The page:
Part 1: Experimental Map

Maps are reliant on our sense of sight and our ability to compare what we see in actual against the text printed on the map. It works because there’s nothing subjective about this. In regards to road signs and building names, what you see is what I see. But these maps serve the sole purpose of helping us find our bearings.

Experimental maps can be used to guide us to experience a place rather than to find a place. I’ve observed that people generally are very consumed with technology wherever they are. We are constantly looking into the virtual online world rather than being fully present in what’s in front of us. We don’t pay attention to what we hear or what we see. If we didn’t use geographically accurate maps, we could have fun by mapping experiences that we share at certain places that are unique to us. It’s like mapping our culture and our way of life.

This may be done through recording thoughts or background noise that strike a common chord within us. For example we hear a description of an experience, “I felt a little claustrophobic as my personal space was greatly invaded. I held my hands close to myself and shifted my weight from heel to toe to keep balance. There was a sour stench coming in waves that forced me to hold my breath. *beeping of doors closing*”. In such a description we could probably resolve that we’re in the MRT during peak hours. It’s like a map, because it gives an objective account of an experience and it works because what you felt was what I felt.

Part 2:  Reading

On The Map
Documentary about Annette Kim and the Sidewalk Lab

The maps are really cool: 

“Intelligent design solutions require an understanding of the design problem.” (Kim, A. M.). This reading brought fresh perspective on improving user experience through a discussion on an usually overlooked tool – the map. It talks about how a deep and established understanding of existing experiences with products or services is crucial to the improvement of them. One of the ways to establish this understanding is to go beneath the obvious and observable to find out why things are as such (history of sidewalks in HCMC and to whom they belong). This is also supported by the study of why the HCMC government were chasing street vendors out of the sidewalks because they had inaccurately presumed that tourists wanted clean sidewalks. On top of that it is also important to understand why certain service or product works so that we can push boundaries and still ensure feasibility. For example in this case, maps work because they are objectively factual and readers have a universal interpretation of them. The author was able to use these two qualities to come up with a new map that maps the unseen qualities of the sidewalks in the city and help people see that there are better ways to plan public spaces, not just with an economical agenda but to consider social concerns as well.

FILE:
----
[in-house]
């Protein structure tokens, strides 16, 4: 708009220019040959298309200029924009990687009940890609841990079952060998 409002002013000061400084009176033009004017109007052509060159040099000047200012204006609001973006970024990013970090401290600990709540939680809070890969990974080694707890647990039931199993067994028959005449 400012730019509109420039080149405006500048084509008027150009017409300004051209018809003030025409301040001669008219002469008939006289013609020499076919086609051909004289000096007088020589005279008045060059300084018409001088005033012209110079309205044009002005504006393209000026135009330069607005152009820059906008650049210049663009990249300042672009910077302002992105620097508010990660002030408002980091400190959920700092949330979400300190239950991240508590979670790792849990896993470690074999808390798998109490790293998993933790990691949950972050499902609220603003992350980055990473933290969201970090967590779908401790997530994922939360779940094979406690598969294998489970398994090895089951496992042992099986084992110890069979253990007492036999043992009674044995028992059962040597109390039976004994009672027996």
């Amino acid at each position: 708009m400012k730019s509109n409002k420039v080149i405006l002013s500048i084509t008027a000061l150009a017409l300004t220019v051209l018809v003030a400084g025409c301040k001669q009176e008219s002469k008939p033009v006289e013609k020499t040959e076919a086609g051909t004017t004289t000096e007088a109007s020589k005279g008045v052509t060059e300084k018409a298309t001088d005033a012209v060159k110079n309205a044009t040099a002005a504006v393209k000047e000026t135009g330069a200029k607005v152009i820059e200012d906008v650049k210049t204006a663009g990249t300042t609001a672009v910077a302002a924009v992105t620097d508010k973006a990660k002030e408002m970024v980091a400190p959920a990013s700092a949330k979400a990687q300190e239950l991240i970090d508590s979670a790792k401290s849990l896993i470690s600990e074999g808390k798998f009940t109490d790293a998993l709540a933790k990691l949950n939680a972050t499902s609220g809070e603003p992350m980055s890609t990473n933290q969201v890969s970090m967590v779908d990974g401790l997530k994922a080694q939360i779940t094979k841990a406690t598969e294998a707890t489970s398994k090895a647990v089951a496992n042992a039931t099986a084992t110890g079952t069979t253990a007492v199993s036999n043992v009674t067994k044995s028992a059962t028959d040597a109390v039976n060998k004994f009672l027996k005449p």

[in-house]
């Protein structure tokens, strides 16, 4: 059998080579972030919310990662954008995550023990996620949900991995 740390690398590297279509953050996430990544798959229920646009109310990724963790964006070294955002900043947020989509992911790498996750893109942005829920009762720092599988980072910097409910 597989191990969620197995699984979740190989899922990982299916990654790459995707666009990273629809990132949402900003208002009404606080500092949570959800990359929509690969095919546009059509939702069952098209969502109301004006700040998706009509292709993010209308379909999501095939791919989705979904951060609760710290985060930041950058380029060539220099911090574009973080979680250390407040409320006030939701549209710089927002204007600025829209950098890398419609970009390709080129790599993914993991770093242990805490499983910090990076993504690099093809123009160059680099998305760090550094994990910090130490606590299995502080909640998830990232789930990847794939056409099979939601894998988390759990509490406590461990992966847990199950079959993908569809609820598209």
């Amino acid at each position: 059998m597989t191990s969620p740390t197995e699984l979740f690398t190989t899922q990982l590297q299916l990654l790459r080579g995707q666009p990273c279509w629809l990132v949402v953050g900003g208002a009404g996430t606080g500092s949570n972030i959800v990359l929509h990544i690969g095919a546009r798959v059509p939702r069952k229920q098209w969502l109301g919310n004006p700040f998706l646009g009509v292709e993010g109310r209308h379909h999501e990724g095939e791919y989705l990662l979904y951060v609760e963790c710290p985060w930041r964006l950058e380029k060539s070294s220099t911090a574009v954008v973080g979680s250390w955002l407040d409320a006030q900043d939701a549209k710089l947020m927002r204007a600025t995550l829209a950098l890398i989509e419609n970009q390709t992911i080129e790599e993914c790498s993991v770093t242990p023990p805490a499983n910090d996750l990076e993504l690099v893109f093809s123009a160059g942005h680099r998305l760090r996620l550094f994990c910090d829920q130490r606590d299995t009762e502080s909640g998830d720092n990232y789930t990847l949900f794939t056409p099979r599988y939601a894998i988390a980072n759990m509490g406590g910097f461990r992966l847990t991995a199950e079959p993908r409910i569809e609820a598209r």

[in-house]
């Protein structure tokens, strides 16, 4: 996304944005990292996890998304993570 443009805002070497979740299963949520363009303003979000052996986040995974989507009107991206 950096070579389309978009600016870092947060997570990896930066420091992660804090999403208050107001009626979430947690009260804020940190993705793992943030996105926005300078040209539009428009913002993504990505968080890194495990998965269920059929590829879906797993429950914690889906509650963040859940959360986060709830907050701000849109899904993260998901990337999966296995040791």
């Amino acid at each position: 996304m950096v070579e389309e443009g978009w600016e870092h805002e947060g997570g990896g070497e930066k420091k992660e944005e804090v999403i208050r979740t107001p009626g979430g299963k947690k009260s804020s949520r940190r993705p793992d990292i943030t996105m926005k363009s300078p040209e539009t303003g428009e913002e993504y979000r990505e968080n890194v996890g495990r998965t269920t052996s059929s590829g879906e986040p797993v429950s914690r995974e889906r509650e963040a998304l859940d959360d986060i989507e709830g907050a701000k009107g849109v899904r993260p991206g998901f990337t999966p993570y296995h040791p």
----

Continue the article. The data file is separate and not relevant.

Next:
Another takeaway on understanding how people experience a space was to overcome habitual seeing and see space not just as a physical phenomenon but also a social one. This was achieved through recording spatial patterns and social relations in the sidewalks. The example was how the author noticed that there was actually a system behind the seemingly messy street vendors in HCMC and this was the system that she was trying to map. Lastly, I’ve gained insights on the usefulness of a map. As a visual representation of spatial relationships,it also tells a story of property and power relations. As a visual convention, it is able to frame and conceptualize what we see.

How could we effectively draw attention to experiences or issues that people have grown to overlook?

Is it overwhelming to map experiences because so many things are going on at once, how could we draw the essence of it?